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sourdough recipes & wild starters! - Page 5

post #81 of 516
OK I think I have sponge now! I fed and watered it, and it has a very faint alcohol smell although it's barely detectable. I'm going to try bread tomorrow, and if it turns out good I'll share it with my in laws when we see them for the weekend. If not, oh well! Wish me luck!
post #82 of 516
Well, my bread is, ummm, interesting! To say the least! It is very dense, and I should not have split it into 2 loaves because they are both very small. But, it is not hard as a rock, it is nice and tender inside... and has a very odd flavor, not at all like some sourdoughs I've had (this is not super sour like others I've tasted) but it is nice, I used part WW flour and part unbleached AP flour. And salt and olive oil. That's it! Hmm.... not sure how to change this for the next time!
post #83 of 516
I baked my sourdough last night. I have bricks. I threw them out they were so heavy! I am undaunted! I fed my starter again, and it went like gangbusters. I made another sponge this morning with it, and left it all day (about 12 hrs.) My sponge doubled in that time, so I decided to make it into bread. It is rising at the moment. We shall see how it looks tomorrow. The challenge is too much to resist! Must. make. sourdough!
post #84 of 516
I read somewhere oil slows down the rising process. I'm not sure if that is in all bread, yeasted bread or just sourdough. I never put oil in my sourdough, just flour, water & salt.

Gardenmommy, I have found that mine usually takes at least 3 loaves before it comes right.
post #85 of 516
I tried again. It rose like crazy overnight in my bowl (almost over the top). I couldn't remember if it needed a second rise or not, so I googled it. Everything I read said to give it another rise. So that's what it's doing right now. It looks like bricks, but I thought I'd give it awhile, and not get too impatient. I figure that at some point I'll figure it out!
post #86 of 516
I've only ever done a single rising. Also wanted to say you should taste your 'bricks' before you chuck them. The crust is thick and the loaves themselves are heavy but the bread itself is delicious and far lighter than one would expect based on the outer appearance.
post #87 of 516
Has anyone else sort of skipped the sponge making step? I made sourdough bread by mixing the starter, flour ,salt and water and left it to rise overnight. Then in the morning I cooked it. I've also done the sponge method but I seem to get similar results either way.
post #88 of 516
Originally Posted by bigknitwit
Has anyone else sort of skipped the sponge making step? I made sourdough bread by mixing the starter, flour ,salt and water and left it to rise overnight. Then in the morning I cooked it. I've also done the sponge method but I seem to get similar results either way.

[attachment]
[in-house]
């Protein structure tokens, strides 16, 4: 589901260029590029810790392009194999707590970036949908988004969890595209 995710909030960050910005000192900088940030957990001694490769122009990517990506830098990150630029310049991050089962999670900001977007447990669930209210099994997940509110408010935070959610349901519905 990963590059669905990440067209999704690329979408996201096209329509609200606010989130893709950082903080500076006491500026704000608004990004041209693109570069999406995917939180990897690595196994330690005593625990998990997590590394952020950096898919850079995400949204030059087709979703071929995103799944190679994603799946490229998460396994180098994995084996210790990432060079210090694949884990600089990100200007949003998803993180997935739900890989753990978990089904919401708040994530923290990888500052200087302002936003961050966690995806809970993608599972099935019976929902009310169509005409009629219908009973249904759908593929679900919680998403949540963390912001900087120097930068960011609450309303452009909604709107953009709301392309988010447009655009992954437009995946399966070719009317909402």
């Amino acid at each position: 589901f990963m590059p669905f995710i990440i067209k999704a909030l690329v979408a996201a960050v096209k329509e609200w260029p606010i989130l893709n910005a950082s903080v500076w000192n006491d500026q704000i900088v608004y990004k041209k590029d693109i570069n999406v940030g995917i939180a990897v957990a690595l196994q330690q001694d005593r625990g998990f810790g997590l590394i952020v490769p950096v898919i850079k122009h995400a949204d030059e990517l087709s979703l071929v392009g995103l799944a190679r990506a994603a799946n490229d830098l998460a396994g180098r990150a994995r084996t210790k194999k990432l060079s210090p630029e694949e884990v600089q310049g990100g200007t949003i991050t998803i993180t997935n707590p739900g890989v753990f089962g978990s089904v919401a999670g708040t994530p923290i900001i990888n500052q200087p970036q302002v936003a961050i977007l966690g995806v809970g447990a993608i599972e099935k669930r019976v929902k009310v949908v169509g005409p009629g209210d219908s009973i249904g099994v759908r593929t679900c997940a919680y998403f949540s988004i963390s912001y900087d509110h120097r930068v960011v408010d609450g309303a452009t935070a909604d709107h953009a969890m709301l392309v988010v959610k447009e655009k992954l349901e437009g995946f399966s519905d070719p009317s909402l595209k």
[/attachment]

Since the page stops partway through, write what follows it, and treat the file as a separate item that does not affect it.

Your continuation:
So, do you not replenish your starter? I've always found that, when making any kind of bread, I get the best texture when I use the sponge method.
post #89 of 516
If you only do a single rising, then why do so many different websites (and I checked quite a few) tell you to do a second rising? And if you only do a single rising, then do you shape the dough and bake it right away? That's what I did the first time, and the dough never got any larger than when I put it in the pan.

I followed Oceanmomma's method of preheating the oven to 200C and then reducing the heat to 180C (which according to conversion charts works out to about 400F and +/- 350F). I left them for about 45 min. They were very hard on the outside, doughy on the inside. They clearly needed a longer baking time.

So this time, I thought I'd try something different, which was a second rise, then starting them out in a cold oven (also recommended by several "sourdough experts").

I'm still waiting on them to finish rising. I'll probably bake them first thing in the morning.
post #90 of 516
hmm, I only do one rising & I gently shape the dough so as not to squash it & bake right away. I put slash marks in the loaves sometimes & they open out & the loaf gets bigger while it is cooking. I used to not preheat the oven but I never got the nice crust like that. The whole point of having a very hot oven to start out is apparently to seal the crust. Mine always cooks nicely inside & is crusty outside but not too hard. I am yet to get a brick. I think it helped big time having a master baker bake with the culture I captured for a few months & then give it back to me!

I have also found with sourdough that the longer you leave it the sourer it gets. So two risings makes quite a strong flavoured bread & doesn't necessarily mean it rises anymore in the long run.

About skipping the sponge stage. I know someone who went to europe last year & travelled around. She stayed with an organic baker in Italy for a week & helped her bake bread. She said that the baker kept her sourdough as balls of dough in the fridge. I need to find out more details but I have a vivid memory of being given a ball of dough by the bakers at the whole earth bakery when I was in London years ago when I asked for some of their sourdough. I need to make some more bread this week as we are totally out so maybe I will experiment & save some dough as well as some sponge.
post #91 of 516
nak. thanks, OM, I will try again. I made bricks again; better bricks, but, well, still bricks.
post #92 of 516
Thread Starter 
I've only been doing one rising in the pans also- after reading your recommendations. I didn't find my dough was rising in the second rise, so I just put 'em in the pans and let them rise once and baked 'em.